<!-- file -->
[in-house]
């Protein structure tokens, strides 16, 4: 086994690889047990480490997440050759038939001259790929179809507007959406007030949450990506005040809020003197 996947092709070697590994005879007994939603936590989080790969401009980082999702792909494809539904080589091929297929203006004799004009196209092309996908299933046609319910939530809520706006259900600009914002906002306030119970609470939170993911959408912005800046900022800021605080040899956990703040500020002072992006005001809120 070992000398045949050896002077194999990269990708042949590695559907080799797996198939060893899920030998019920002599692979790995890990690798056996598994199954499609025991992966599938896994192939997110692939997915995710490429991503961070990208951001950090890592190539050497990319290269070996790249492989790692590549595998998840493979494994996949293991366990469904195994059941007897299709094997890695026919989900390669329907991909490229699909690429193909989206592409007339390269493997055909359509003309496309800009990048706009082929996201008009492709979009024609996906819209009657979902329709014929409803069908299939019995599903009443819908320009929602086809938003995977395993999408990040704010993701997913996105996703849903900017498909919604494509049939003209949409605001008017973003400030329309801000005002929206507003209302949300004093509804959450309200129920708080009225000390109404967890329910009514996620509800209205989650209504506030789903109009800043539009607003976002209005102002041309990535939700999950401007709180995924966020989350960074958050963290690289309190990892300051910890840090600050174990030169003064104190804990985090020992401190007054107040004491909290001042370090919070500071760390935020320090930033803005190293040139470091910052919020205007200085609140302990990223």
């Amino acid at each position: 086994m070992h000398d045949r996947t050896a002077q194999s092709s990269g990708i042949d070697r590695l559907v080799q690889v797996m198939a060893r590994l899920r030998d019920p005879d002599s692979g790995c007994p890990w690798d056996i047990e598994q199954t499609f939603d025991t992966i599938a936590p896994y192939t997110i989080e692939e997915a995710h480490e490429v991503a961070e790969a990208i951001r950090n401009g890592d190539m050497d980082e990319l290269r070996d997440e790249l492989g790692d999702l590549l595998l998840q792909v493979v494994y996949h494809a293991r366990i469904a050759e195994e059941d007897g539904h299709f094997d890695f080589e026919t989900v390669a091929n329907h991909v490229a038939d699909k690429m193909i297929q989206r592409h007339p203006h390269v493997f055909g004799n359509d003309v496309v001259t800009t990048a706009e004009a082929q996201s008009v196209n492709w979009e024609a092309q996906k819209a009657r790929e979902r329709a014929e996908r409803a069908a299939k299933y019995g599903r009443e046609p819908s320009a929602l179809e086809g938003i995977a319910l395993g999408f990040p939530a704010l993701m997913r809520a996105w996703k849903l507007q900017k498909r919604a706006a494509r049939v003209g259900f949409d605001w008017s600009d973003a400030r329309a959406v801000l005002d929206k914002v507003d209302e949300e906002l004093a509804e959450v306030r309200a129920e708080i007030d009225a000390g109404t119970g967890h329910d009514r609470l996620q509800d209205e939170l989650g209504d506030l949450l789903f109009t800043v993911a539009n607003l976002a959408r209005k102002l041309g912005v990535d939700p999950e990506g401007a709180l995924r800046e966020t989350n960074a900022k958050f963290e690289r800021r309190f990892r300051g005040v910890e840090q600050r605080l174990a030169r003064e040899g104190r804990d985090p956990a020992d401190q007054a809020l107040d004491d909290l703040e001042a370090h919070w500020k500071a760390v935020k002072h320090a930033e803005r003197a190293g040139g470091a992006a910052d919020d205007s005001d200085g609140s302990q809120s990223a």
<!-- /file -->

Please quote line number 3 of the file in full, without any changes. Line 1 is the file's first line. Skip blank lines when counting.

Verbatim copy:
């Amino acid at each position: 086994m070992h000398d045949r996947t050896a002077q194999s092709s990269g990708i042949d070697r590695l559907v080799q690889v797996m198939a060893r590994l899920r030998d019920p005879d002599s692979g790995c007994p890990w690798d056996i047990e598994q199954t499609f939603d025991t992966i599938a936590p896994y192939t997110i989080e692939e997915a995710h480490e490429v991503a961070e790969a990208i951001r950090n401009g890592d190539m050497d980082e990319l290269r070996d997440e790249l492989g790692d999702l590549l595998l998840q792909v493979v494994y996949h494809a293991r366990i469904a050759e195994e059941d007897g539904h299709f094997d890695f080589e026919t989900v390669a091929n329907h991909v490229a038939d699909k690429m193909i297929q989206r592409h007339p203006h390269v493997f055909g004799n359509d003309v496309v001259t800009t990048a706009e004009a082929q996201s008009v196209n492709w979009e024609a092309q996906k819209a009657r790929e979902r329709a014929e996908r409803a069908a299939k299933y019995g599903r009443e046609p819908s320009a929602l179809e086809g938003i995977a319910l395993g999408f990040p939530a704010l993701m997913r809520a996105w996703k849903l507007q900017k498909r919604a706006a494509r049939v003209g259900f949409d605001w008017s600009d973003a400030r329309a959406v801000l005002d929206k914002v507003d209302e949300e906002l004093a509804e959450v306030r309200a129920e708080i007030d009225a000390g109404t119970g967890h329910d009514r609470l996620q509800d209205e939170l989650g209504d506030l949450l789903f109009t800043v993911a539009n607003l976002a959408r209005k102002l041309g912005v990535d939700p999950e990506g401007a709180l995924r800046e966020t989350n960074a900022k958050f963290e690289r800021r309190f990892r300051g005040v910890e840090q600050r605080l174990a030169r003064e040899g104190r804990d985090p956990a020992d401190q007054a809020l107040d004491d909290l703040e001042a370090h919070w500020k500071a760390v935020k002072h320090a930033e803005r003197a190293g040139g470091a992006a910052d919020d205007s005001d200085g609140s302990q809120s990223a």